At a county fair in the South not long ago I saw a Negro awarded the first prize by a jury of white men, over white competitors, for the production of the best specimen of Indian corn. Every white man at this fair seemed to be pleased and proud of the achievement of this Negro, because it was apparent that he had done something that would add to the wealth and comfort of the people of both races in that county. At the Tuskegee Normal and Industrial Institute in Alabama we have a department devoted to training men in the science of agriculture; but what we are doing is small when compared with what should be done at Tuskegee and at other educational centres. In a material sense the South is still an undeveloped country. While race prejudice is strongly exhibited in many directions, in the matter of business, of commercial and industrial development, there is very little obstacle in the Negro's way. A Negro who produces or has for sale something that the community wants finds customers among white people as well as black people. A Negro can borrow money at the bank with equal security as readily as a white man can. A bank in Birmingham, Alabama, that has now existed ten years, is officered and controlled wholly by Negroes. This bank has white borrowers and white depositors. A graduate of the Tuskegee Institute keeps a well-appointed grocery store in Tuskegee, and he tells me that he sells about as many goods to the one race as to the other. What I have said of the opening that awaits the Negro in the direction of agriculture is almost equally true of mechanics, manufacturing, and all the domestic arts. The field is before him and right about him. Will he occupy it? Will he "cast down his bucket where he is"? Will his friends North and South encourage him and prepare him to occupy it? Every city in the South, for example, would give support to a first-class architect or house-builder or contractor of our race. The architect and contractor would not only receive support, but, through his example, numbers of young coloured men would learn such trades as carpentry, brick-masonry, plastering, painting, etc., and the race would be put into a position to hold on to many of the industries which it is now in danger of losing, because in too many cases brains, skill, and dignity are not imparted to the common occupations of life that are about his very door. Any individual or race that does not fit itself to occupy in the best manner the field or service that is right about it will sooner or later be asked to move on, and let some one else occupy it.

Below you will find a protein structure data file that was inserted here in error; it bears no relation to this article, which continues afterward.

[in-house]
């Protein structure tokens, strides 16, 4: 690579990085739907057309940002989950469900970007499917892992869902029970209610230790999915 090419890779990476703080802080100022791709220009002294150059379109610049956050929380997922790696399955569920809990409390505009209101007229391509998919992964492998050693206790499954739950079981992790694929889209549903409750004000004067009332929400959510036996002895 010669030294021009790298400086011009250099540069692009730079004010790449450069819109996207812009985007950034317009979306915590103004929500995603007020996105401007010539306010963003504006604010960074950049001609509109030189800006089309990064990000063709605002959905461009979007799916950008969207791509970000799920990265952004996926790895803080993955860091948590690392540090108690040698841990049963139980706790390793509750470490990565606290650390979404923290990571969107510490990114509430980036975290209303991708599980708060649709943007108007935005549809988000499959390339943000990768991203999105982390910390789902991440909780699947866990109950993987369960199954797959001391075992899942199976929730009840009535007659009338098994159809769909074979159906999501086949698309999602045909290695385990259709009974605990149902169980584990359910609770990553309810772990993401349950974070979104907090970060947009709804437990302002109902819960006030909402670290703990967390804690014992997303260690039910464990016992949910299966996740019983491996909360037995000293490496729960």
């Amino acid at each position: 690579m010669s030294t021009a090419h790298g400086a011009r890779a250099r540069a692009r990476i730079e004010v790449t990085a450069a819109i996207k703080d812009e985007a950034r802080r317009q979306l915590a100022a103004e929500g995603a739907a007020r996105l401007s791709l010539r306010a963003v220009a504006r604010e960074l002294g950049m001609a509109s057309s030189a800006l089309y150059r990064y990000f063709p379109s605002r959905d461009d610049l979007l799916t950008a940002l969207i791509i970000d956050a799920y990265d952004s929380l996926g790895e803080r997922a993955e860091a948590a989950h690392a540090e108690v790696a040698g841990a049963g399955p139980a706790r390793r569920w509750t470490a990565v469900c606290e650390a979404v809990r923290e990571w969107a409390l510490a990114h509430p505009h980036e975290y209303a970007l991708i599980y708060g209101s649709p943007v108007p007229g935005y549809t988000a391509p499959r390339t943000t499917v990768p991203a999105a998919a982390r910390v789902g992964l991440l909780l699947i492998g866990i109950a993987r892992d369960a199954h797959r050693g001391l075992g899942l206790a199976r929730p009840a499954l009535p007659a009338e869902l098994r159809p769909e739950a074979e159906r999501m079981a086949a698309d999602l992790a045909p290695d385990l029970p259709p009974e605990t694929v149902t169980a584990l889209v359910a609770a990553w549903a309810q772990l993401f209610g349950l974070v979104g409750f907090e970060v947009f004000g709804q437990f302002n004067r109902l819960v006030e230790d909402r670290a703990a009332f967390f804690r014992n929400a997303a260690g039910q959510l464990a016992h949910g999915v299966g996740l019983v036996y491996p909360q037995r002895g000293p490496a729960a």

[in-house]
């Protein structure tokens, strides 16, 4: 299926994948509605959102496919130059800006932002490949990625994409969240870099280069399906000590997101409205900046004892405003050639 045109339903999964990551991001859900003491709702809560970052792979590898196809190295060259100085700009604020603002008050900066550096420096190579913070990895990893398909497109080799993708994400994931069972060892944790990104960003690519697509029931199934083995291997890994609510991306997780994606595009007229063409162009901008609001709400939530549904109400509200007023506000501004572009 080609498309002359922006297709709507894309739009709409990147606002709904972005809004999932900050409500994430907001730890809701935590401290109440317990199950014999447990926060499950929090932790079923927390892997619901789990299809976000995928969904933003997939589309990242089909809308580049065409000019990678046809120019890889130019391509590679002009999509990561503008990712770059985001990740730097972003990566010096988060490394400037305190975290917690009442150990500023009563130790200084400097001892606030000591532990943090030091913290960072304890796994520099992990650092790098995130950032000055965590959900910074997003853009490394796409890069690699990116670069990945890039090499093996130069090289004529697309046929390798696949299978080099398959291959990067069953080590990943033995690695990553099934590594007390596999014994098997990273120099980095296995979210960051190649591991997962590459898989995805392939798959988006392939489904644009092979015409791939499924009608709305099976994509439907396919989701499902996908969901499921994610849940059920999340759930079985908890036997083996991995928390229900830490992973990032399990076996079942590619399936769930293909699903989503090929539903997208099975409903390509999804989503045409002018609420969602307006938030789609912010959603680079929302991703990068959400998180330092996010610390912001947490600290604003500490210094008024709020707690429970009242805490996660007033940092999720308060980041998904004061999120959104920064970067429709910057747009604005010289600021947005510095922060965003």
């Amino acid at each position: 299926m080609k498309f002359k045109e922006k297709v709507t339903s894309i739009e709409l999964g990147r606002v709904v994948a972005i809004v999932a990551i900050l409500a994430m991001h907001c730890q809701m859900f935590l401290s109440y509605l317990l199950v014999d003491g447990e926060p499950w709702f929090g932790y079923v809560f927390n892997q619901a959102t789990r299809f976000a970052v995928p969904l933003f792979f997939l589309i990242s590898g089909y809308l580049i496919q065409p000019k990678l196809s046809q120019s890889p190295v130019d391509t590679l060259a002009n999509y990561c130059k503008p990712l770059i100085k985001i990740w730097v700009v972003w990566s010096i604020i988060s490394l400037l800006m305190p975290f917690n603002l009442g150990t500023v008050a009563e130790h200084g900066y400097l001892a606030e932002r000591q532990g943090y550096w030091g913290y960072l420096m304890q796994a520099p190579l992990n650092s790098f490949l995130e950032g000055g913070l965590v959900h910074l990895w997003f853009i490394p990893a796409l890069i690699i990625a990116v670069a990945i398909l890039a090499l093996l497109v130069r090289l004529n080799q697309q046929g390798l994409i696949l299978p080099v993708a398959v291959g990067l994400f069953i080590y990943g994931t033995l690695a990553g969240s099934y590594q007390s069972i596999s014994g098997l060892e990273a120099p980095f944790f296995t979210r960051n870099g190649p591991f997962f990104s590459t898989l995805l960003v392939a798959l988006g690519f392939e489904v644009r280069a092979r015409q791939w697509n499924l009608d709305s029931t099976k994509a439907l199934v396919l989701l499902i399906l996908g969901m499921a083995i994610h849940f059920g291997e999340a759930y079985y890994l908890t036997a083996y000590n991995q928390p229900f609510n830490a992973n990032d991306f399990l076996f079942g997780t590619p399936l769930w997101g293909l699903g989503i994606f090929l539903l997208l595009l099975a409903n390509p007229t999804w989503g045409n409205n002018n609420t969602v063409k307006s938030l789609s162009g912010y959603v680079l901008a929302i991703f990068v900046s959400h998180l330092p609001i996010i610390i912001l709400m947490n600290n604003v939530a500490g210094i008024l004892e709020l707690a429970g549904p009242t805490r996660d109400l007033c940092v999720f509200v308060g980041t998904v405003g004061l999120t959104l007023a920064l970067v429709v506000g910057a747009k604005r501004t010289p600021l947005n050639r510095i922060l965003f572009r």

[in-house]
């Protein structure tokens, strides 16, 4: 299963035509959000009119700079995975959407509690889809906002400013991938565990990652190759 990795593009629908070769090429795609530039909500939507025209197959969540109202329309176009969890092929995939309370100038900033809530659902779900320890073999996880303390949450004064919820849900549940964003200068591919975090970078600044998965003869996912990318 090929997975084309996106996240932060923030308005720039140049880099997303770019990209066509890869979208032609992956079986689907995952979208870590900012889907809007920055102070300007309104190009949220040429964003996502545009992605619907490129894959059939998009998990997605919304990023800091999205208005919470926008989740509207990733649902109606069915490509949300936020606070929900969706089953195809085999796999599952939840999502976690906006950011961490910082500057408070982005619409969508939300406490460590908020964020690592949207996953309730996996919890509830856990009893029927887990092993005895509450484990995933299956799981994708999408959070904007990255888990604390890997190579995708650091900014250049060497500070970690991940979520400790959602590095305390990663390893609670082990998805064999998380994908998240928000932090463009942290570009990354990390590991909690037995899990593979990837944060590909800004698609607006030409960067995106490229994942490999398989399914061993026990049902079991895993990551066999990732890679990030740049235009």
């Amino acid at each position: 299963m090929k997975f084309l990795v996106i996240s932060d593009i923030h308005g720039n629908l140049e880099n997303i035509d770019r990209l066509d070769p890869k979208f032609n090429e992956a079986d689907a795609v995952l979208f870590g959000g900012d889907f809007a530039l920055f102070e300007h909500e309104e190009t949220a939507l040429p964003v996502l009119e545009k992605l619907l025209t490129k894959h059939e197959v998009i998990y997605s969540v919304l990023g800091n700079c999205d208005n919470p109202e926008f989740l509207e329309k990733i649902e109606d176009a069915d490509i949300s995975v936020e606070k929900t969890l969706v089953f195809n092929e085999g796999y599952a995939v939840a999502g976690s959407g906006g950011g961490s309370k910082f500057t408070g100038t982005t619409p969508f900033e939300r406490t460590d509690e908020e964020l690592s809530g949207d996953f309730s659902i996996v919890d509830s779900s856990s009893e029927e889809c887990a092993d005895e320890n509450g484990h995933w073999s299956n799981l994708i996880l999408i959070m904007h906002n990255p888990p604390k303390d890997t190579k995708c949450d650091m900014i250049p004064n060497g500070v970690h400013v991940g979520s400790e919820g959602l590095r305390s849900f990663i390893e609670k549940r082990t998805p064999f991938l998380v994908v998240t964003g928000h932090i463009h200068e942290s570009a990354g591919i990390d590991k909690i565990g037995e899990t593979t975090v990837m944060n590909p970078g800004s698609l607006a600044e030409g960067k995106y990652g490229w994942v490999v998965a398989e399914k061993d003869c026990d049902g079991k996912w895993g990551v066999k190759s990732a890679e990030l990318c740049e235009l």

But it is asked, Would you confine the Negro to agriculture, mechanics, and domestic arts, etc.? Not at all; but along the lines that I have mentioned is where the stress should be laid just now and for many years to come. We will need and must have many teachers and ministers, some doctors and lawyers and statesmen; but these professional men will have a constituency or a foundation from which to draw support just in proportion as the race prospers along the economic lines that I have mentioned. During the first fifty or one hundred years of the life of any people are not the economic occupations always given the greater attention? This is not only the historic, but, I think, the common-sense view. If this generation will lay the material foundation, it will be the quickest and surest way for the succeeding generation to succeed in the cultivation of the fine arts, and to surround itself even with some of the luxuries of life, if desired. What the race now most needs, in my opinion, is a whole army of men and women well trained to lead and at the same time infuse themselves into agriculture, mechanics, domestic employment, and business. As to the mental training that these educated leaders should be equipped with, I should say, Give them all the mental training and culture that the circumstances of individuals will allow,—the more, the better. No race can permanently succeed until its mind is awakened and strengthened by the ripest thought. But I would constantly have it kept in the thoughts of those who are educated in books that a large proportion of those who are educated should be so trained in hand that they can bring this mental strength and knowledge to bear upon the physical conditions in the South which I have tried to emphasise.